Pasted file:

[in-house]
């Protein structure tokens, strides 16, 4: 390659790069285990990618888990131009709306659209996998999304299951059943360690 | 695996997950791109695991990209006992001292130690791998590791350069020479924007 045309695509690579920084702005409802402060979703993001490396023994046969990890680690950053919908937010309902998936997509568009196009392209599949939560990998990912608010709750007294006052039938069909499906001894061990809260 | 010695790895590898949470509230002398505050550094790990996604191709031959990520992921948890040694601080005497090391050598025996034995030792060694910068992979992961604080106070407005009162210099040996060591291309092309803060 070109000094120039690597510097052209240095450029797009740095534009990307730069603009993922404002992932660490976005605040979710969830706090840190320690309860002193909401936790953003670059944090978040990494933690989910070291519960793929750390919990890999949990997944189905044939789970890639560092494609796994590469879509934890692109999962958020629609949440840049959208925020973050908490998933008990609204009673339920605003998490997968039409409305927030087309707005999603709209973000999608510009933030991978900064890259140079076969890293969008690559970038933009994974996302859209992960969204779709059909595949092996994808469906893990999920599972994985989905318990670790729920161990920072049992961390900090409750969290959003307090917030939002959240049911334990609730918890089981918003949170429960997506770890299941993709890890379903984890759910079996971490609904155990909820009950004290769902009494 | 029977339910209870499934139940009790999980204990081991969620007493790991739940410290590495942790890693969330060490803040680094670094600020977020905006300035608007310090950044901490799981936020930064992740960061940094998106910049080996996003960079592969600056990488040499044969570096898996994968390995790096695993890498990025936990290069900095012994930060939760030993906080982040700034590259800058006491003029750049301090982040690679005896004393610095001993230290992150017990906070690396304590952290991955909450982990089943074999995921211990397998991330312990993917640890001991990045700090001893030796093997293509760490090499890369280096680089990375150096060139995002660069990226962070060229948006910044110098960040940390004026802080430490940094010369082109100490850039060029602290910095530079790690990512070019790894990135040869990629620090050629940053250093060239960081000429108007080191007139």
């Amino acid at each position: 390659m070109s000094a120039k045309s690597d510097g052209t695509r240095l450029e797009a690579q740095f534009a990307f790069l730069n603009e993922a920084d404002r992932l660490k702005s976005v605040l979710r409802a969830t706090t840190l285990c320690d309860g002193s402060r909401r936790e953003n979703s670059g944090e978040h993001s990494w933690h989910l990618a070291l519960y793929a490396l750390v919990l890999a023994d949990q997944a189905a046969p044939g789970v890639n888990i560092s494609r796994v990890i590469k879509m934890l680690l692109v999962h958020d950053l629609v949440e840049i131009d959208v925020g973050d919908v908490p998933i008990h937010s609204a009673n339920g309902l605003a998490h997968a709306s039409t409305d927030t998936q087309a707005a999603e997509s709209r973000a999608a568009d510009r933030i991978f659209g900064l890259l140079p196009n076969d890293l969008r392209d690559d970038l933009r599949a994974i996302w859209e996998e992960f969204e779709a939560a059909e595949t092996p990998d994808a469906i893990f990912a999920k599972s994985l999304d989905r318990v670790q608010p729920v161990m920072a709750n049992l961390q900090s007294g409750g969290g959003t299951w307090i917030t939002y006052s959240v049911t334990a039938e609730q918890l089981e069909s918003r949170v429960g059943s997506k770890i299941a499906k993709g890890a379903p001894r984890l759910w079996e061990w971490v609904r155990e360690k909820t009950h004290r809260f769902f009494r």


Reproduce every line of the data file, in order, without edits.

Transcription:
[in-house]
């Protein structure tokens, strides 16, 4: 390659790069285990990618888990131009709306659209996998999304299951059943360690 | 695996997950791109695991990209006992001292130690791998590791350069020479924007 045309695509690579920084702005409802402060979703993001490396023994046969990890680690950053919908937010309902998936997509568009196009392209599949939560990998990912608010709750007294006052039938069909499906001894061990809260 | 010695790895590898949470509230002398505050550094790990996604191709031959990520992921948890040694601080005497090391050598025996034995030792060694910068992979992961604080106070407005009162210099040996060591291309092309803060 070109000094120039690597510097052209240095450029797009740095534009990307730069603009993922404002992932660490976005605040979710969830706090840190320690309860002193909401936790953003670059944090978040990494933690989910070291519960793929750390919990890999949990997944189905044939789970890639560092494609796994590469879509934890692109999962958020629609949440840049959208925020973050908490998933008990609204009673339920605003998490997968039409409305927030087309707005999603709209973000999608510009933030991978900064890259140079076969890293969008690559970038933009994974996302859209992960969204779709059909595949092996994808469906893990999920599972994985989905318990670790729920161990920072049992961390900090409750969290959003307090917030939002959240049911334990609730918890089981918003949170429960997506770890299941993709890890379903984890759910079996971490609904155990909820009950004290769902009494 | 029977339910209870499934139940009790999980204990081991969620007493790991739940410290590495942790890693969330060490803040680094670094600020977020905006300035608007310090950044901490799981936020930064992740960061940094998106910049080996996003960079592969600056990488040499044969570096898996994968390995790096695993890498990025936990290069900095012994930060939760030993906080982040700034590259800058006491003029750049301090982040690679005896004393610095001993230290992150017990906070690396304590952290991955909450982990089943074999995921211990397998991330312990993917640890001991990045700090001893030796093997293509760490090499890369280096680089990375150096060139995002660069990226962070060229948006910044110098960040940390004026802080430490940094010369082109100490850039060029602290910095530079790690990512070019790894990135040869990629620090050629940053250093060239960081000429108007080191007139």
């Amino acid at each position: 390659m070109s000094a120039k045309s690597d510097g052209t695509r240095l450029e797009a690579q740095f534009a990307f790069l730069n603009e993922a920084d404002r992932l660490k702005s976005v605040l979710r409802a969830t706090t840190l285990c320690d309860g002193s402060r909401r936790e953003n979703s670059g944090e978040h993001s990494w933690h989910l990618a070291l519960y793929a490396l750390v919990l890999a023994d949990q997944a189905a046969p044939g789970v890639n888990i560092s494609r796994v990890i590469k879509m934890l680690l692109v999962h958020d950053l629609v949440e840049i131009d959208v925020g973050d919908v908490p998933i008990h937010s609204a009673n339920g309902l605003a998490h997968a709306s039409t409305d927030t998936q087309a707005a999603e997509s709209r973000a999608a568009d510009r933030i991978f659209g900064l890259l140079p196009n076969d890293l969008r392209d690559d970038l933009r599949a994974i996302w859209e996998e992960f969204e779709a939560a059909e595949t092996p990998d994808a469906i893990f990912a999920k599972s994985l999304d989905r318990v670790q608010p729920v161990m920072a709750n049992l961390q900090s007294g409750g969290g959003t299951w307090i917030t939002y006052s959240v049911t334990a039938e609730q918890l089981e069909s918003r949170v429960g059943s997506k770890i299941a499906k993709g890890a379903p001894r984890l759910w079996e061990w971490v609904r155990e360690k909820t009950h004290r809260f769902f009494r």